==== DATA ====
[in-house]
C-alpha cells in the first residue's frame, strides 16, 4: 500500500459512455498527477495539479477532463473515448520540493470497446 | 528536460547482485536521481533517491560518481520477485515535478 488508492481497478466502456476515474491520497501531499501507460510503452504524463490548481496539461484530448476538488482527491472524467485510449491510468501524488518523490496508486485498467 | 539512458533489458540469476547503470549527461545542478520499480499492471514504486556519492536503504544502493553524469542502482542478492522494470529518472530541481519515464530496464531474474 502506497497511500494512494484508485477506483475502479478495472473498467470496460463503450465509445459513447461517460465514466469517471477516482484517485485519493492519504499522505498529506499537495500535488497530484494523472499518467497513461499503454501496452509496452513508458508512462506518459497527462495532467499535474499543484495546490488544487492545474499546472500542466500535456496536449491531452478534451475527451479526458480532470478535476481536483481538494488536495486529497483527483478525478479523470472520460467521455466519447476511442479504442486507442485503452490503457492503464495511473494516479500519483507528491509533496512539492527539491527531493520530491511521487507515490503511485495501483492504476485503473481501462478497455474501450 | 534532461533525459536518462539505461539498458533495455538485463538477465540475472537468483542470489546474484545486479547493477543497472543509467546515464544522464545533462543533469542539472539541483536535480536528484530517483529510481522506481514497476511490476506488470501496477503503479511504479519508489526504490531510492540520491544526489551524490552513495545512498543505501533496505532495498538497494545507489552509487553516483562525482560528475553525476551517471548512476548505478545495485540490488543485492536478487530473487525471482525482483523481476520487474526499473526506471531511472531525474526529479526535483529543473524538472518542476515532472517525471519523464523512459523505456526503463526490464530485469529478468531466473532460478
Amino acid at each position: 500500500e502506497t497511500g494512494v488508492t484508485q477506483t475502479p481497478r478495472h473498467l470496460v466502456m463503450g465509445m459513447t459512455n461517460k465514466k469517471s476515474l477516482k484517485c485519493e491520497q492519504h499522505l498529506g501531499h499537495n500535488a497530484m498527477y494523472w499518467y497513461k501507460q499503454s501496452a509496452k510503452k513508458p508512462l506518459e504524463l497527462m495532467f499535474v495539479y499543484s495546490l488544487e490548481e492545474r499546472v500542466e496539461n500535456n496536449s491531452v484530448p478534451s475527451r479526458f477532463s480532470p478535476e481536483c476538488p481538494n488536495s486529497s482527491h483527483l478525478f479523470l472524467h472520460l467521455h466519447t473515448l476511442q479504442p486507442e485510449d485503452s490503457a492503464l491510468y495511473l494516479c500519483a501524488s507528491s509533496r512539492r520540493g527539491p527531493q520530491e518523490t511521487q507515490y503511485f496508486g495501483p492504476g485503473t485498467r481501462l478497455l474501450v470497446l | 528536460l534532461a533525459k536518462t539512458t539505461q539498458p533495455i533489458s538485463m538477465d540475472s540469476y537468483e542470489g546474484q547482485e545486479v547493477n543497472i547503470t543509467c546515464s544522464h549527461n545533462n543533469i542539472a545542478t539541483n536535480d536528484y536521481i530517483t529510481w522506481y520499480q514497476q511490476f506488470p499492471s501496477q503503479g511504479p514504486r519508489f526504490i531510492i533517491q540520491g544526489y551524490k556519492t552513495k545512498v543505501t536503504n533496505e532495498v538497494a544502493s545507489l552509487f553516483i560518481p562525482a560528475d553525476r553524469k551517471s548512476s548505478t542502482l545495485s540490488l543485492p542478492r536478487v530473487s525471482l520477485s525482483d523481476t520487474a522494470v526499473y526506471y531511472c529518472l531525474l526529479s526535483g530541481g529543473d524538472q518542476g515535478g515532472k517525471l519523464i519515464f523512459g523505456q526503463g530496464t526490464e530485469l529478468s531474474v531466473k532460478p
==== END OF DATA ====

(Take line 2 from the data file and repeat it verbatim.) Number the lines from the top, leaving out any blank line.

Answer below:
C-alpha cells in the first residue's frame, strides 16, 4: 500500500459512455498527477495539479477532463473515448520540493470497446 | 528536460547482485536521481533517491560518481520477485515535478 488508492481497478466502456476515474491520497501531499501507460510503452504524463490548481496539461484530448476538488482527491472524467485510449491510468501524488518523490496508486485498467 | 539512458533489458540469476547503470549527461545542478520499480499492471514504486556519492536503504544502493553524469542502482542478492522494470529518472530541481519515464530496464531474474 502506497497511500494512494484508485477506483475502479478495472473498467470496460463503450465509445459513447461517460465514466469517471477516482484517485485519493492519504499522505498529506499537495500535488497530484494523472499518467497513461499503454501496452509496452513508458508512462506518459497527462495532467499535474499543484495546490488544487492545474499546472500542466500535456496536449491531452478534451475527451479526458480532470478535476481536483481538494488536495486529497483527483478525478479523470472520460467521455466519447476511442479504442486507442485503452490503457492503464495511473494516479500519483507528491509533496512539492527539491527531493520530491511521487507515490503511485495501483492504476485503473481501462478497455474501450 | 534532461533525459536518462539505461539498458533495455538485463538477465540475472537468483542470489546474484545486479547493477543497472543509467546515464544522464545533462543533469542539472539541483536535480536528484530517483529510481522506481514497476511490476506488470501496477503503479511504479519508489526504490531510492540520491544526489551524490552513495545512498543505501533496505532495498538497494545507489552509487553516483562525482560528475553525476551517471548512476548505478545495485540490488543485492536478487530473487525471482525482483523481476520487474526499473526506471531511472531525474526529479526535483529543473524538472518542476515532472517525471519523464523512459523505456526503463526490464530485469529478468531466473532460478